The :keyword:`from` form uses a slightly more complex process:
#. find the module specified in the :keyword:`from` clause, loading and
initializing it if necessary;
#. for each of the identifiers specified in the :keyword:`import` clauses:
#. check if the imported module has an attribute by that name
#. if not, attempt to import a submodule with that name and then
check the imported module again for that attribute
#. if the attribute is not found, :exc:`ImportError` is raised.
#. otherwise, a reference to that value is stored in the local namespace,
using the name in the :keyword:`!as` clause if it is present,
otherwise using the attribute name
Examples::
import foo # foo imported and bound locally
import foo.bar.baz # foo, foo.bar, and foo.bar.baz imported, foo bound locally
import foo.bar.baz as fbb # foo, foo.bar, and foo.bar.baz imported, foo.bar.baz bound as fbb
from foo.bar import baz # foo, foo.bar, and foo.bar.baz imported, foo.bar.baz bound as baz
from foo import attr # foo imported and foo.attr bound as attr
.. index:: single: * (asterisk); import statement
If the list of identifiers is replaced by a star (``'*'``), all public
names defined in the module are bound in the local namespace for the scope
where the :keyword:`import` statement occurs.
.. index:: single: __all__ (optional module attribute)
The *public names* defined by a module are determined by checking the module's
namespace for a variable named ``__all__``; if defined, it must be a sequence
of strings which are names defined or imported by that module. The names
given in ``__all__`` are all considered public and are required to exist. If
``__all__`` is not defined, the set of public names includes all names found
in the module's namespace which do not begin with an underscore character
(``'_'``). ``__all__`` should contain the entire public API. It is intended
to avoid accidentally exporting items that are not part of the API (such as
library modules which were imported and used within the module).
The wild card form of import --- ``from module import *`` --- is only allowed at
the module level. Attempting to use it in class or function definitions will
raise a :exc:`SyntaxError`.
.. index::
single: relative; import
When specifying what module to import you do not have to specify the absolute
name of the module. When a module or package is contained within another
package it is possible to make a relative import within the same top package
without having to mention the package name. By using leading dots in the
specified module or package after :keyword:`from` you can specify how high to
traverse up the current package hierarchy without specifying exact names. One
leading dot means the current package where the module making the import
exists. Two dots means up one package level. Three dots is up two levels, etc.
So if you execute ``from . import mod`` from a module in the ``pkg`` package
then you will end up importing ``pkg.mod``. If you execute ``from ..subpkg2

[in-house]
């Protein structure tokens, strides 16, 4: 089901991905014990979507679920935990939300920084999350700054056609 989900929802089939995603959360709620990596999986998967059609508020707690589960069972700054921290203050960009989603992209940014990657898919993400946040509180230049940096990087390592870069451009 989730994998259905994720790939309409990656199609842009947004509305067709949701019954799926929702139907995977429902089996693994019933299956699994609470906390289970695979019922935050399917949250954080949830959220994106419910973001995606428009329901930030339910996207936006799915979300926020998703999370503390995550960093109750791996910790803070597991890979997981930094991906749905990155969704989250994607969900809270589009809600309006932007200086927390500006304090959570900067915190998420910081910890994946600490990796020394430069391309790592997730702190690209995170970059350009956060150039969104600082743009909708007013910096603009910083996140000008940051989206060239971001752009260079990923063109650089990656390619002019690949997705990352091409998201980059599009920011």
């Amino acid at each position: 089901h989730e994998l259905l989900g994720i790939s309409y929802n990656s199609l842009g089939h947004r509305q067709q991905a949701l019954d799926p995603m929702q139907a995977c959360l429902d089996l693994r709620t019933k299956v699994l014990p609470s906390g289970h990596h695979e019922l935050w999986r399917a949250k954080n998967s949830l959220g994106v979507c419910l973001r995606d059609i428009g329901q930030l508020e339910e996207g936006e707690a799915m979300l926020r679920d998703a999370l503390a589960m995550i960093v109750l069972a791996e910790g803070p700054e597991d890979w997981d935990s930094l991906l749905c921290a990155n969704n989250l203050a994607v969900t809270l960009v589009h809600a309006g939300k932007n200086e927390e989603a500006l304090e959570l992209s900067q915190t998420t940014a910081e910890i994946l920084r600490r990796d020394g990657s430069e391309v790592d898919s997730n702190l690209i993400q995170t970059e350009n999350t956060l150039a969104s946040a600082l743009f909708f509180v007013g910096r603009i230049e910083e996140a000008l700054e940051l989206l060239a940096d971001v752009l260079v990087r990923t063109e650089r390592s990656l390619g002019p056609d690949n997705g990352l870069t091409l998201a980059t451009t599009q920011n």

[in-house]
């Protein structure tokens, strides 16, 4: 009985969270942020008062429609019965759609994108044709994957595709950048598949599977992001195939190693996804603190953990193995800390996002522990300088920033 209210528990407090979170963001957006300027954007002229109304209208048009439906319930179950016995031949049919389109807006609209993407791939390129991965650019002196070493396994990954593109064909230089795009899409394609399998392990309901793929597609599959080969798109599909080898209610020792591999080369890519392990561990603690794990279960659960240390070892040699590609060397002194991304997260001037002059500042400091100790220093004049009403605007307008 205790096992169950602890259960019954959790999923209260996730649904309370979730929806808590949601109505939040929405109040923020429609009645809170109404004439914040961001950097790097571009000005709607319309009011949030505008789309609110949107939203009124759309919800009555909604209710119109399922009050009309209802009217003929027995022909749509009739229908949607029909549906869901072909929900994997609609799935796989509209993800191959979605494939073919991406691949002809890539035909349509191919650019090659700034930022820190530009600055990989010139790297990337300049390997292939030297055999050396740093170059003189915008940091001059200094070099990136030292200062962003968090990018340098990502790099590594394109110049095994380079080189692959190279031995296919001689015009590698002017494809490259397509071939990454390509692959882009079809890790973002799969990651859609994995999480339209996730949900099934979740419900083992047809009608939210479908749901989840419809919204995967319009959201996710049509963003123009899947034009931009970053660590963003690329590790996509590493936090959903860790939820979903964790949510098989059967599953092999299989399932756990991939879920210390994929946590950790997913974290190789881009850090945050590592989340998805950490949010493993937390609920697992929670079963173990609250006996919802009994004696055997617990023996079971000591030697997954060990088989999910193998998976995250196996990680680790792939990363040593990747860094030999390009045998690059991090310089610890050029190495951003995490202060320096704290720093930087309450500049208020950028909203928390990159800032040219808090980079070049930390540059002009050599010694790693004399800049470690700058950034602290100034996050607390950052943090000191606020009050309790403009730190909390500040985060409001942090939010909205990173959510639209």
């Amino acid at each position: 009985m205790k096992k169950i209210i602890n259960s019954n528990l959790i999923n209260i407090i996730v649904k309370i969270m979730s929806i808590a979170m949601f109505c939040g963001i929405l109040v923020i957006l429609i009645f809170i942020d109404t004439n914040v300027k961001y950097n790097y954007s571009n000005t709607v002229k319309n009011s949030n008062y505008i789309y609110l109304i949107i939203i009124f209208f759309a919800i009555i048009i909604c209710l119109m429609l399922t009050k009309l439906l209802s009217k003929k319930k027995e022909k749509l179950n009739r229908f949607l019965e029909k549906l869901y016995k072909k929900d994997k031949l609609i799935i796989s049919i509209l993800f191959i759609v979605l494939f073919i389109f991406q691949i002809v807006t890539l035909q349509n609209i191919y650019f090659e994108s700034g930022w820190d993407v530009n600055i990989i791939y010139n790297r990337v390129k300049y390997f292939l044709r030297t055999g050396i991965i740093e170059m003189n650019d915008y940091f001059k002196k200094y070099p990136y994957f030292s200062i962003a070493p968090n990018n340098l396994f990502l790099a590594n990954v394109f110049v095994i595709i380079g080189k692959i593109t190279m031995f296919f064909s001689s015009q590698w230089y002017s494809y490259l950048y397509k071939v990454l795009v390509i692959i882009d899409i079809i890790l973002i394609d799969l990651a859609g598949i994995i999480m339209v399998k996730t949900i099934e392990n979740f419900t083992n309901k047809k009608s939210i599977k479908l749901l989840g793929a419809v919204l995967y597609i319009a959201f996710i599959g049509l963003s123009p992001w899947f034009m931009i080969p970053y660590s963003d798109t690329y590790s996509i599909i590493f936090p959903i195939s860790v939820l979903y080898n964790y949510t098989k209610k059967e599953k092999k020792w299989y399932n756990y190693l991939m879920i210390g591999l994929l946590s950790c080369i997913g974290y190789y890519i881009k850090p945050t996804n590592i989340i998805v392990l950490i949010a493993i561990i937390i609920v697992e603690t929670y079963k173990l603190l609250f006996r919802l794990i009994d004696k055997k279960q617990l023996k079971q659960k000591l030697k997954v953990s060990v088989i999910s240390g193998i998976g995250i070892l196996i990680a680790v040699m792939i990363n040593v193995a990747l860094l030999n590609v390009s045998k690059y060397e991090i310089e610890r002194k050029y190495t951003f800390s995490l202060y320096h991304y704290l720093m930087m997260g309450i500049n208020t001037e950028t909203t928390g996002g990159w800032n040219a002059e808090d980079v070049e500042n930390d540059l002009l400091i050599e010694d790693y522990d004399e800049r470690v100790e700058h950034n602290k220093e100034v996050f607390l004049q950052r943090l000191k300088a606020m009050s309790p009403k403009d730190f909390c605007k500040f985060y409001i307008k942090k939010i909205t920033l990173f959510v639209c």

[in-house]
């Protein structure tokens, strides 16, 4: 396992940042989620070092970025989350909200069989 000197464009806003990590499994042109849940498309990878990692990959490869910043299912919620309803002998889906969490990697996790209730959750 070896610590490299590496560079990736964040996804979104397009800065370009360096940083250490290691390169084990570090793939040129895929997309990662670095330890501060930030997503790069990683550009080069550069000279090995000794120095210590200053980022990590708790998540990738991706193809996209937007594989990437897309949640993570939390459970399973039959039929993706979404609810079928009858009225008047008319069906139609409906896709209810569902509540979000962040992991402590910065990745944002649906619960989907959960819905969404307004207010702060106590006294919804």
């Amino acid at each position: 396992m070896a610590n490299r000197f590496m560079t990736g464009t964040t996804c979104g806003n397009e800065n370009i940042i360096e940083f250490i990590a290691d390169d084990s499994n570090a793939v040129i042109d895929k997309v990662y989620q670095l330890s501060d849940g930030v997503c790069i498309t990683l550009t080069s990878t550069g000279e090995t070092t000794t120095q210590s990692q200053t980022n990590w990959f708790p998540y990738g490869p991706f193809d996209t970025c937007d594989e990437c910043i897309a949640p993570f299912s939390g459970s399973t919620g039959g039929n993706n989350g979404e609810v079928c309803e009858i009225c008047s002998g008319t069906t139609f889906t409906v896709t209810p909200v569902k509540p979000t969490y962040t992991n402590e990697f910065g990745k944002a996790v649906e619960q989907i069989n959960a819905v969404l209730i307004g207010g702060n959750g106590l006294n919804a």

import mod`` from within ``pkg.subpkg1`` you will import ``pkg.subpkg2.mod``.
The specification for relative imports is contained in
the :ref:`relativeimports` section.
:func:`importlib.import_module` is provided to support applications that
determine dynamically the modules to be loaded.
.. audit-event:: import module,filename,sys.path,sys.meta_path,sys.path_hooks import
.. _future:
Future statements
-----------------
.. index::
pair: future; statement
single: __future__; future statement
A :dfn:`future statement` is a directive to the compiler that a particular
module should be compiled using syntax or semantics that will be available in a
specified future release of Python where the feature becomes standard.
The future statement is intended to ease migration to future versions of Python
that introduce incompatible changes to the language. It allows use of the new
features on a per-module basis before the release in which the feature becomes
standard.
.. productionlist:: python-grammar
future_stmt: "from" "__future__" "import" `feature` ["as" `identifier`]
: ("," `feature` ["as" `identifier`])*
: | "from" "__future__" "import" "(" `feature` ["as" `identifier`]
: ("," `feature` ["as" `identifier`])* [","] ")"
feature: `identifier`
A future statement must appear near the top of the module. The only lines that
can appear before a future statement are:
* the module docstring (if any),
* comments,
* blank lines, and
* other future statements.
The only feature that requires using the future statement is
``annotations`` (see :pep:`563`).
All historical features enabled by the future statement are still recognized
by Python 3. The list includes ``absolute_import``, ``division``,
``generators``, ``generator_stop``, ``unicode_literals``,
``print_function``, ``nested_scopes`` and ``with_statement``. They are
all redundant because they are always enabled, and only kept for
backwards compatibility.
A future statement is recognized and treated specially at compile time: Changes
to the semantics of core constructs are often implemented by generating
different code. It may even be the case that a new feature introduces new
incompatible syntax (such as a new reserved word), in which case the compiler
may need to parse the module differently. Such decisions cannot be pushed off
until runtime.
For any given release, the compiler knows which feature names have been defined,
and raises a compile-time error if a future statement contains a feature not
known to it.
The direct runtime semantics are the same as for any import statement: there is